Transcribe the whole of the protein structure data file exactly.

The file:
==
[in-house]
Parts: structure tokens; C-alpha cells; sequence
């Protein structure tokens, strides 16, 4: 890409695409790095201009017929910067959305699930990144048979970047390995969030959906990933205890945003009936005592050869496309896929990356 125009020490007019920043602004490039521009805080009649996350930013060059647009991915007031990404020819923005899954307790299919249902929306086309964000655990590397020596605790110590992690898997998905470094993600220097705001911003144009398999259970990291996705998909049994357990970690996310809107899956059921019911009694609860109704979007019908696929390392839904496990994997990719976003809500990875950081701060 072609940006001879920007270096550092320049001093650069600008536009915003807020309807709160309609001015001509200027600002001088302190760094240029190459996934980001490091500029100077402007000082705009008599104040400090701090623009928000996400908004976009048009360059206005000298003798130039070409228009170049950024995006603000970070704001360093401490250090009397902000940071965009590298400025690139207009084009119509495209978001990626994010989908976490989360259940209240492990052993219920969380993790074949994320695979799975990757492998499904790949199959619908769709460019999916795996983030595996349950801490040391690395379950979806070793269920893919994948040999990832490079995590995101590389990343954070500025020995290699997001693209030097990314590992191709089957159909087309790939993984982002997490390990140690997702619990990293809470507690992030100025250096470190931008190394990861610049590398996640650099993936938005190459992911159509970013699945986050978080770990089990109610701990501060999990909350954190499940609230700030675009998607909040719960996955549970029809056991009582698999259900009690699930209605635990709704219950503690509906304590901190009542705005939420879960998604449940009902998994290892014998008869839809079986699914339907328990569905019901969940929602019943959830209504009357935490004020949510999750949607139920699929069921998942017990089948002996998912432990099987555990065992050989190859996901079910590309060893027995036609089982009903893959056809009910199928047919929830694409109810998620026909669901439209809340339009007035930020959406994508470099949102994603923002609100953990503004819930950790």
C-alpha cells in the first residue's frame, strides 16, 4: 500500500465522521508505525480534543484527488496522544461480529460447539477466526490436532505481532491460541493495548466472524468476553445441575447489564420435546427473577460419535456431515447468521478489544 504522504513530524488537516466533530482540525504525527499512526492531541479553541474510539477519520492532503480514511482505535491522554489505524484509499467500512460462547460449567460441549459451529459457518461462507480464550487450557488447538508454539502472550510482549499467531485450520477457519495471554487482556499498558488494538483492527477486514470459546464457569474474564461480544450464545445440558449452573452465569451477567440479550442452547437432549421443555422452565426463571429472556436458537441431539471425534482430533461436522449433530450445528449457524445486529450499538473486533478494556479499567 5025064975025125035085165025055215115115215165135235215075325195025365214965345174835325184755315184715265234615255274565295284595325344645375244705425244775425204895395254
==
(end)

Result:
[in-house]
Parts: structure tokens; C-alpha cells; sequence
């Protein structure tokens, strides 16, 4: 890409695409790095201009017929910067959305699930990144048979970047390995969030959906990933205890945003009936005592050869496309896929990356 125009020490007019920043602004490039521009805080009649996350930013060059647009991915007031990404020819923005899954307790299919249902929306086309964000655990590397020596605790110590992690898997998905470094993600220097705001911003144009398999259970990291996705998909049994357990970690996310809107899956059921019911009694609860109704979007019908696929390392839904496990994997990719976003809500990875950081701060 072609940006001879920007270096550092320049001093650069600008536009915003807020309807709160309609001015001509200027600002001088302190760094240029190459996934980001490091500029100077402007000082705009008599104040400090701090623009928000996400908004976009048009360059206005000298003798130039070409228009170049950024995006603000970070704001360093401490250090009397902000940071965009590298400025690139207009084009119509495209978001990626994010989908976490989360259940209240492990052993219920969380993790074949994320695979799975990757492998499904790949199959619908769709460019999916795996983030595996349950801490040391690395379950979806070793269920893919994948040999990832490079995590995101590389990343954070500025020995290699997001693209030097990314590992191709089957159909087309790939993984982002997490390990140690997702619990990293809470507690992030100025250096470190931008190394990861610049590398996640650099993936938005190459992911159509970013699945986050978080770990089990109610701990501060999990909350954190499940609230700030675009998607909040719960996955549970029809056991009582698999259900009690699930209605635990709704219950503690509906304590901190009542705005939420879960998604449940009902998994290892014998008869839809079986699914339907328990569905019901969940929602019943959830209504009357935490004020949510999750949607139920699929069921998942017990089948002996998912432990099987555990065992050989190859996901079910590309060893027995036609089982009903893959056809009910199928047919929830694409109810998620026909669901439209809340339009007035930020959406994508470099949102994603923002609100953990503004819930950790």
C-alpha cells in the first residue's frame, strides 16, 4: 500500500465522521508505525480534543484527488496522544461480529460447539477466526490436532505481532491460541493495548466472524468476553445441575447489564420435546427473577460419535456431515447468521478489544 504522504513530524488537516466533530482540525504525527499512526492531541479553541474510539477519520492532503480514511482505535491522554489505524484509499467500512460462547460449567460441549459451529459457518461462507480464550487450557488447538508454539502472550510482549499467531485450520477457519495471554487482556499498558488494538483492527477486514470459546464457569474474564461480544450464545445440558449452573452465569451477567440479550442452547437432549421443555422452565426463571429472556436458537441431539471425534482430533461436522449433530450445528449457524445486529450499538473486533478494556479499567 5025064975025125035085165025055215115115215165135235215075325195025365214965345174835325184755315184715265234615255274565295284595325344645375244705425244775425204895395254